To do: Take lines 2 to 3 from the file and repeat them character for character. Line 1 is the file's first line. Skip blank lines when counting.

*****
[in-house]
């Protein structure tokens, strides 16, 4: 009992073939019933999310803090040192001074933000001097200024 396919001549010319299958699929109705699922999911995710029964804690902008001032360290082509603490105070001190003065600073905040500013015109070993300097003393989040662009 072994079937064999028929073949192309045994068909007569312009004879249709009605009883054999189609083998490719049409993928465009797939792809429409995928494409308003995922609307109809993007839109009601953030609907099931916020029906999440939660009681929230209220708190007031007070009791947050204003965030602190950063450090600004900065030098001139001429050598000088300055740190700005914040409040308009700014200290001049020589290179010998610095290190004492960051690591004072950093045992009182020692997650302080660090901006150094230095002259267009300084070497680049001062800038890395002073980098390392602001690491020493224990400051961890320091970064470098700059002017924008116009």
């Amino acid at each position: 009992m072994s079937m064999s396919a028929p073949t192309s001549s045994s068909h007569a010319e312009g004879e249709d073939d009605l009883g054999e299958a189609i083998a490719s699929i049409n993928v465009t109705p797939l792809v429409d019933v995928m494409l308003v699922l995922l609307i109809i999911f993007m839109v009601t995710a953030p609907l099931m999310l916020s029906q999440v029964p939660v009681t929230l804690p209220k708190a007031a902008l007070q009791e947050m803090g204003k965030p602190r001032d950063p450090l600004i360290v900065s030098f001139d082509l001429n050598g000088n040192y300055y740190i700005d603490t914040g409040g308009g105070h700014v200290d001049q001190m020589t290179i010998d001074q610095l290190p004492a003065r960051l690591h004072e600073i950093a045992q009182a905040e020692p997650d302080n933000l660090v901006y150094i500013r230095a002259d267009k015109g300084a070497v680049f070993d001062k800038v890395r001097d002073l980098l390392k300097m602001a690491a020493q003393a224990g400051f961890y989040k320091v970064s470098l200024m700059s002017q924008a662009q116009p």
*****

């Protein structure tokens, strides 16, 4: 009992073939019933999310803090040192001074933000001097200024 396919001549010319299958699929109705699922999911995710029964804690902008001032360290082509603490105070001190003065600073905040500013015109070993300097003393989040662009 072994079937064999028929073949192309045994068909007569312009004879249709009605009883054999189609083998490719049409993928465009797939792809429409995928494409308003995922609307109809993007839109009601953030609907099931916020029906999440939660009681929230209220708190007031007070009791947050204003965030602190950063450090600004900065030098001139001429050598000088300055740190700005914040409040308009700014200290001049020589290179010998610095290190004492960051690591004072950093045992009182020692997650302080660090901006150094230095002259267009300084070497680049001062800038890395002073980098390392602001690491020493224990400051961890320091970064470098700059002017924008116009």
């Amino acid at each position: 009992m072994s079937m064999s396919a028929p073949t192309s001549s045994s068909h007569a010319e312009g004879e249709d073939d009605l009883g054999e299958a189609i083998a490719s699929i049409n993928v465009t109705p797939l792809v429409d019933v995928m494409l308003v699922l995922l609307i109809i999911f993007m839109v009601t995710a953030p609907l099931m999310l916020s029906q999440v029964p939660v009681t929230l804690p209220k708190a007031a902008l007070q009791e947050m803090g204003k965030p602190r001032d950063p450090l600004i360290v900065s030098f001139d082509l001429n050598g000088n040192y300055y740190i700005d603490t914040g409040g308009g105070h700014v200290d001049q001190m020589t290179i010998d001074q610095l290190p004492a003065r960051l690591h004072e600073i950093a045992q009182a905040e020692p997650d302080n933000l660090v901006y150094i500013r230095a002259d267009k015109g300084a070497v680049f070993d001062k800038v890395r001097d002073l980098l390392k300097m602001a690491a020493q003393a224990g400051f961890y989040k320091v970064s470098l200024m700059s002017q924008a662009q116009p």